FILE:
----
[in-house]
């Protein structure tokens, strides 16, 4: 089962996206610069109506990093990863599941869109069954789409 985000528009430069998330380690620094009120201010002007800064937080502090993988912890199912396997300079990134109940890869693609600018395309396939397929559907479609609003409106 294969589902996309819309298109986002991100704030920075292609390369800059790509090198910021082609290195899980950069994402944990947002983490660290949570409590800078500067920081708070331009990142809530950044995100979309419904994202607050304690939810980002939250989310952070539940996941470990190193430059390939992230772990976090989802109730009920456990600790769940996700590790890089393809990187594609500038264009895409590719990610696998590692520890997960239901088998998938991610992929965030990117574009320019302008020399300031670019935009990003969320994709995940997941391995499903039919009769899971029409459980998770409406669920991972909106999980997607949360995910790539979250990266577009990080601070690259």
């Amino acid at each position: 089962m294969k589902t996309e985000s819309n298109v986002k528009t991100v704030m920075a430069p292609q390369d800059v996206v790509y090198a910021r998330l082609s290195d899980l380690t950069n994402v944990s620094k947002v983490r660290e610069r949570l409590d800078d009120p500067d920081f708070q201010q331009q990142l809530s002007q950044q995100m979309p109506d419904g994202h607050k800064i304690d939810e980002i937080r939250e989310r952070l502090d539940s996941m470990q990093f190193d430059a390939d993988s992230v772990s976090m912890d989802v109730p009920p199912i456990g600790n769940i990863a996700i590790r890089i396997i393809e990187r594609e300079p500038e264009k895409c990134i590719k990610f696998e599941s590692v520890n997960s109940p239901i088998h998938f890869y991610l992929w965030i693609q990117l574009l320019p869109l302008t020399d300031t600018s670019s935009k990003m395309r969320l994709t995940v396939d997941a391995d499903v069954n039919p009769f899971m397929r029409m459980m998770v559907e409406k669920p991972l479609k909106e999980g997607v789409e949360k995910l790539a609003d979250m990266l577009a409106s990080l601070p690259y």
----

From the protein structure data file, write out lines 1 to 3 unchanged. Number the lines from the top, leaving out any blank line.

[in-house]
């Protein structure tokens, strides 16, 4: 089962996206610069109506990093990863599941869109069954789409 985000528009430069998330380690620094009120201010002007800064937080502090993988912890199912396997300079990134109940890869693609600018395309396939397929559907479609609003409106 294969589902996309819309298109986002991100704030920075292609390369800059790509090198910021082609290195899980950069994402944990947002983490660290949570409590800078500067920081708070331009990142809530950044995100979309419904994202607050304690939810980002939250989310952070539940996941470990190193430059390939992230772990976090989802109730009920456990600790769940996700590790890089393809990187594609500038264009895409590719990610696998590692520890997960239901088998998938991610992929965030990117574009320019302008020399300031670019935009990003969320994709995940997941391995499903039919009769899971029409459980998770409406669920991972909106999980997607949360995910790539979250990266577009990080601070690259």
């Amino acid at each position: 089962m294969k589902t996309e985000s819309n298109v986002k528009t991100v704030m920075a430069p292609q390369d800059v996206v790509y090198a910021r998330l082609s290195d899980l380690t950069n994402v944990s620094k947002v983490r660290e610069r949570l409590d800078d009120p500067d920081f708070q201010q331009q990142l809530s002007q950044q995100m979309p109506d419904g994202h607050k800064i304690d939810e980002i937080r939250e989310r952070l502090d539940s996941m470990q990093f190193d430059a390939d993988s992230v772990s976090m912890d989802v109730p009920p199912i456990g600790n769940i990863a996700i590790r890089i396997i393809e990187r594609e300079p500038e264009k895409c990134i590719k990610f696998e599941s590692v520890n997960s109940p239901i088998h998938f890869y991610l992929w965030i693609q990117l574009l320019p869109l302008t020399d300031t600018s670019s935009k990003m395309r969320l994709t995940v396939d997941a391995d499903v069954n039919p009769f899971m397929r029409m459980m998770v559907e409406k669920p991972l479609k909106e999980g997607v789409e949360k995910l790539a609003d979250m990266l577009a409106s990080l601070p690259y």